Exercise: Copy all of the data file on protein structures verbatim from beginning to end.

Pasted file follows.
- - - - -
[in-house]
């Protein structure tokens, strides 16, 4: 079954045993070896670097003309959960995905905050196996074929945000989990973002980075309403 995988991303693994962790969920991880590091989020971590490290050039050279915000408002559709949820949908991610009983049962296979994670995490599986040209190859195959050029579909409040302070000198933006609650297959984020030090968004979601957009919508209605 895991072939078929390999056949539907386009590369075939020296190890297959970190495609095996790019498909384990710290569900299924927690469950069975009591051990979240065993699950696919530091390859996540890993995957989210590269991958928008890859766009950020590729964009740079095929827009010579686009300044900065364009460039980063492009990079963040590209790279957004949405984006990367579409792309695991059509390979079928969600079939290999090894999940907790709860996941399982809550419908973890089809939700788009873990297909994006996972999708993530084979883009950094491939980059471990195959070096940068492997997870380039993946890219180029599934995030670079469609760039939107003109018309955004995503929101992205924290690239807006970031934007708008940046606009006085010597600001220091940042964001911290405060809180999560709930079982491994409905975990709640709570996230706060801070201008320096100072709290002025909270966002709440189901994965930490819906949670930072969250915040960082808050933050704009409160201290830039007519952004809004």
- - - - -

[in-house]
């Protein structure tokens, strides 16, 4: 079954045993070896670097003309959960995905905050196996074929945000989990973002980075309403 995988991303693994962790969920991880590091989020971590490290050039050279915000408002559709949820949908991610009983049962296979994670995490599986040209190859195959050029579909409040302070000198933006609650297959984020030090968004979601957009919508209605 895991072939078929390999056949539907386009590369075939020296190890297959970190495609095996790019498909384990710290569900299924927690469950069975009591051990979240065993699950696919530091390859996540890993995957989210590269991958928008890859766009950020590729964009740079095929827009010579686009300044900065364009460039980063492009990079963040590209790279957004949405984006990367579409792309695991059509390979079928969600079939290999090894999940907790709860996941399982809550419908973890089809939700788009873990297909994006996972999708993530084979883009950094491939980059471990195959070096940068492997997870380039993946890219180029599934995030670079469609760039939107003109018309955004995503929101992205924290690239807006970031934007708008940046606009006085010597600001220091940042964001911290405060809180999560709930079982491994409905975990709640709570996230706060801070201008320096100072709290002025909270966002709440189901994965930490819906949670930072969250915040960082808050933050704009409160201290830039007519952004809004």